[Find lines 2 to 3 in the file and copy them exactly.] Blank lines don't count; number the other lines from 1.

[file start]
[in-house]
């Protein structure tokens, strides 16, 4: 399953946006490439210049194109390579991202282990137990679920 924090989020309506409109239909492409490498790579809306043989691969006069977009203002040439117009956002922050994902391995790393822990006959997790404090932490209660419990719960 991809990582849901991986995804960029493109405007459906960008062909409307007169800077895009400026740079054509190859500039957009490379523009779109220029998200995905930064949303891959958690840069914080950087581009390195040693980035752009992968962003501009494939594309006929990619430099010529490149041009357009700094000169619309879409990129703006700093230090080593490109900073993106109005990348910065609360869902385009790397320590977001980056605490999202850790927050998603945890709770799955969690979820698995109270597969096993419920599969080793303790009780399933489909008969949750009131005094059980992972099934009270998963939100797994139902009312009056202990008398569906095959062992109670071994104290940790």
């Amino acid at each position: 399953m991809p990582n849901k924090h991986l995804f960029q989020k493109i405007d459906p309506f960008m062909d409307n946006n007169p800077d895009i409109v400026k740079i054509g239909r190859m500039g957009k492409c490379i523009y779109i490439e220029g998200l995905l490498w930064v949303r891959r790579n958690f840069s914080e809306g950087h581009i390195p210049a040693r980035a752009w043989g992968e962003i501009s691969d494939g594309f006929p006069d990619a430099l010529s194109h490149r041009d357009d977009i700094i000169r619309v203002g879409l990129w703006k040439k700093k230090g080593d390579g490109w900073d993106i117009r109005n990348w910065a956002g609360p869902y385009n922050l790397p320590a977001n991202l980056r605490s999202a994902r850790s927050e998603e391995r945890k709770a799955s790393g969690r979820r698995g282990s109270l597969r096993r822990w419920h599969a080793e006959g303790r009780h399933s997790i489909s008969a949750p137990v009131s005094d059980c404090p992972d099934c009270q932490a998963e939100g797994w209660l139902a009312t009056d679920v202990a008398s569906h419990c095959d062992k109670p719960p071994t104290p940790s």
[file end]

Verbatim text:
């Protein structure tokens, strides 16, 4: 399953946006490439210049194109390579991202282990137990679920 924090989020309506409109239909492409490498790579809306043989691969006069977009203002040439117009956002922050994902391995790393822990006959997790404090932490209660419990719960 991809990582849901991986995804960029493109405007459906960008062909409307007169800077895009400026740079054509190859500039957009490379523009779109220029998200995905930064949303891959958690840069914080950087581009390195040693980035752009992968962003501009494939594309006929990619430099010529490149041009357009700094000169619309879409990129703006700093230090080593490109900073993106109005990348910065609360869902385009790397320590977001980056605490999202850790927050998603945890709770799955969690979820698995109270597969096993419920599969080793303790009780399933489909008969949750009131005094059980992972099934009270998963939100797994139902009312009056202990008398569906095959062992109670071994104290940790």
């Amino acid at each position: 399953m991809p990582n849901k924090h991986l995804f960029q989020k493109i405007d459906p309506f960008m062909d409307n946006n007169p800077d895009i409109v400026k740079i054509g239909r190859m500039g957009k492409c490379i523009y779109i490439e220029g998200l995905l490498w930064v949303r891959r790579n958690f840069s914080e809306g950087h581009i390195p210049a040693r980035a752009w043989g992968e962003i501009s691969d494939g594309f006929p006069d990619a430099l010529s194109h490149r041009d357009d977009i700094i000169r619309v203002g879409l990129w703006k040439k700093k230090g080593d390579g490109w900073d993106i117009r109005n990348w910065a956002g609360p869902y385009n922050l790397p320590a977001n991202l980056r605490s999202a994902r850790s927050e998603e391995r945890k709770a799955s790393g969690r979820r698995g282990s109270l597969r096993r822990w419920h599969a080793e006959g303790r009780h399933s997790i489909s008969a949750p137990v009131s005094d059980c404090p992972d099934c009270q932490a998963e939100g797994w209660l139902a009312t009056d679920v202990a008398s569906h419990c095959d062992k109670p719960p071994t104290p940790s």